Right behind the grassy spaces, across Utica road, is Dodge Park, where the food vendors and carnival area is always set up. There’s enough space between these two areas that the sound from the games doesn’t carry so much that you can’t have a decent conversation with your customers, and the real music doesn’t start until after the craft show portion is mostly closed (hours are from 10 a.m. to 8 p.m. every day). If you’re up closer to the corner of Dodge park and Utica road, which we were this year, since there were fewer spaces on the grass, it can be a little louder even during the day, since the smaller stage is set up right across from the tents up there.

Advertising: Sterlingfest is a big deal in Sterling Heights, and beginning in July, you start to see signs for it everywhere. It’s so well established that there would be huge crowds even without the signs—since it’s a city event, it’s also advertised in the newsletter, city paper, neighborhoods, library, parks, and local businesses. Over the three days, it feels like almost everybody in the city comes and brings their kids, friends, and families from all over. It’s a very popular event.

IMG_3819

Crowds: Like I said, tons of people come. Not all of them are shoppers—like with the Auburn Hills show, there’s a lot for kids to do, there’s a beer tent, and there is entertainment throughout the day, so the craft show portion is not the only thing going on.

Thursday and Friday are always a lot slower, especially before 5 p.m., as you can imagine, with a lot of people still working the last two days of the week. That being said, we can usually still make our booth fee on Thursday night, even with the slower weekday crowd.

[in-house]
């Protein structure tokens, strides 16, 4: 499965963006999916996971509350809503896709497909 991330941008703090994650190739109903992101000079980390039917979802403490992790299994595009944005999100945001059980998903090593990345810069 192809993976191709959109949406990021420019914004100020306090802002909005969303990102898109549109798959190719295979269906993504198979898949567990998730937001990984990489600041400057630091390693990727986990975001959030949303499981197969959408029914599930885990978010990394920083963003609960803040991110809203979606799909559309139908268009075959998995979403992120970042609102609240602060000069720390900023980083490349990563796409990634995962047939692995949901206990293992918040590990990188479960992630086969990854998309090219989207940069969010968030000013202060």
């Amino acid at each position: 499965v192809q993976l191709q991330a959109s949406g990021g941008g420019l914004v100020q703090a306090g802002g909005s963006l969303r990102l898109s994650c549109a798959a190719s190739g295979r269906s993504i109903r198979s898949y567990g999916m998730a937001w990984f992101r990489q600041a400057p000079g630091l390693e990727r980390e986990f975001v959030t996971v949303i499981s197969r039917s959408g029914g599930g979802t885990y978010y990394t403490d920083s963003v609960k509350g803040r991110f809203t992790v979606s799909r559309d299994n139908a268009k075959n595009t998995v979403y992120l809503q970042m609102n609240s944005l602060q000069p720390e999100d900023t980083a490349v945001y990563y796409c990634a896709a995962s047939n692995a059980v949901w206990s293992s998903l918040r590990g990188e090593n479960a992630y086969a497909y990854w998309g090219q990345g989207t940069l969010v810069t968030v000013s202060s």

One of the best things about doing a show consistently for several years in a row is that you see a lot of the same customers over and over, and it’s amazing for me to hear that my customers are still loving the pieces that they purchased from me. I sold Alyson and Matt a china hutch in 2016 that they used as the centerpiece for their nursery—it was the first piece they bought after finding out that they were pregnant (with twins!!), and she was only a few weeks along when I met them last year.

Later, they ordered two custom dressers for me, and I saw them again that fall when I delivered them. It was so fun to see their twin baby girls this summer after doing those special pieces for them last year. I also caught up with Maria, who ordered a custom painted rocking chair last year, along with several others who purchased smaller things and came back to tell me how much they looked forward to seeing what we had each year and how much they loved our booth. I even customers who had bought pieces from me at other shows, and recognized the style and some of the designs, which just goes to show that this is a huge show that makes it onto a lot of people’s radar, even outside Sterling Heights.

Vendor Perks: The only downside to this show is that there isn’t much in the way of vendor amenities. During the day, the library is open and there’s an indoor bathroom available, but for the evening hours you’re stuck with the Porta-Johns.

There’s no food or water available for the vendors, either—you have to bring everything that you think you’ll need. We always bring a big cooler full of water and snacks. There are a lot of great food vendors open all day—somehow we always end up across from the toasted almond tent and have to buy about a hundred bags of them, they’re so good. The Sterlingfest organizers also host a breakfast with coffee and pastries on Thursday morning, but I’ve always been too busy with set up and last minute prepping to be able to go.